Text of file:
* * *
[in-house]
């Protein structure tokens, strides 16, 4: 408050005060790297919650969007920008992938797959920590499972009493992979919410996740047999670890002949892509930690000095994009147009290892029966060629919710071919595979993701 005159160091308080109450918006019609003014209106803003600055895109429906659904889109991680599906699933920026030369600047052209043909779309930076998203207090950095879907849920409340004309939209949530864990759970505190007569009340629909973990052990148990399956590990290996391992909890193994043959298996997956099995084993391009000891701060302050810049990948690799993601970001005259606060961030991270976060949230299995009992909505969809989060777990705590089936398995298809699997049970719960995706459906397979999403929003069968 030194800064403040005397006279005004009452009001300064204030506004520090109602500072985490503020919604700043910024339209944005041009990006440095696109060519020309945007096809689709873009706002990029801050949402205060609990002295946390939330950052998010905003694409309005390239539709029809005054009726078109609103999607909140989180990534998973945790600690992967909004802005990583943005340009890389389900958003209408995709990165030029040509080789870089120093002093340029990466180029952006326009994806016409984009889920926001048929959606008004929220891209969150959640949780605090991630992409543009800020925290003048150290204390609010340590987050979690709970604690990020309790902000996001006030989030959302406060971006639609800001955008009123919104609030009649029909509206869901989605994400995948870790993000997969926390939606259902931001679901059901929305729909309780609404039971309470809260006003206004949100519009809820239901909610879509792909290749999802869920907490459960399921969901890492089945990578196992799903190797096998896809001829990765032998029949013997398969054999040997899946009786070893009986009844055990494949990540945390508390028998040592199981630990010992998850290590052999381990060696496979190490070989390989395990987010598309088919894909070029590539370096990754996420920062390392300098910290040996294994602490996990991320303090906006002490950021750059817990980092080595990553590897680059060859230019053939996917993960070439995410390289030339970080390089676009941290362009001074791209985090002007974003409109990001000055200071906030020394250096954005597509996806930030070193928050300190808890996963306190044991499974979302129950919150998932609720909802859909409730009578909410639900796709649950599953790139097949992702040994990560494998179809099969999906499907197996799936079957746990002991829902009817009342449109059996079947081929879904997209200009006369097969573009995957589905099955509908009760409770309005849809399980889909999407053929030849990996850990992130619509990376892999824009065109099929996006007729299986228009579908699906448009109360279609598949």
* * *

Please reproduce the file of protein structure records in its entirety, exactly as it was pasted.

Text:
[in-house]
């Protein structure tokens, strides 16, 4: 408050005060790297919650969007920008992938797959920590499972009493992979919410996740047999670890002949892509930690000095994009147009290892029966060629919710071919595979993701 005159160091308080109450918006019609003014209106803003600055895109429906659904889109991680599906699933920026030369600047052209043909779309930076998203207090950095879907849920409340004309939209949530864990759970505190007569009340629909973990052990148990399956590990290996391992909890193994043959298996997956099995084993391009000891701060302050810049990948690799993601970001005259606060961030991270976060949230299995009992909505969809989060777990705590089936398995298809699997049970719960995706459906397979999403929003069968 030194800064403040005397006279005004009452009001300064204030506004520090109602500072985490503020919604700043910024339209944005041009990006440095696109060519020309945007096809689709873009706002990029801050949402205060609990002295946390939330950052998010905003694409309005390239539709029809005054009726078109609103999607909140989180990534998973945790600690992967909004802005990583943005340009890389389900958003209408995709990165030029040509080789870089120093002093340029990466180029952006326009994806016409984009889920926001048929959606008004929220891209969150959640949780605090991630992409543009800020925290003048150290204390609010340590987050979690709970604690990020309790902000996001006030989030959302406060971006639609800001955008009123919104609030009649029909509206869901989605994400995948870790993000997969926390939606259902931001679901059901929305729909309780609404039971309470809260006003206004949100519009809820239901909610879509792909290749999802869920907490459960399921969901890492089945990578196992799903190797096998896809001829990765032998029949013997398969054999040997899946009786070893009986009844055990494949990540945390508390028998040592199981630990010992998850290590052999381990060696496979190490070989390989395990987010598309088919894909070029590539370096990754996420920062390392300098910290040996294994602490996990991320303090906006002490950021750059817990980092080595990553590897680059060859230019053939996917993960070439995410390289030339970080390089676009941290362009001074791209985090002007974003409109990001000055200071906030020394250096954005597509996806930030070193928050300190808890996963306190044991499974979302129950919150998932609720909802859909409730009578909410639900796709649950599953790139097949992702040994990560494998179809099969999906499907197996799936079957746990002991829902009817009342449109059996079947081929879904997209200009006369097969573009995957589905099955509908009760409770309005849809399980889909999407053929030849990996850990992130619509990376892999824009065109099929996006007729299986228009579908699906448009109360279609598949």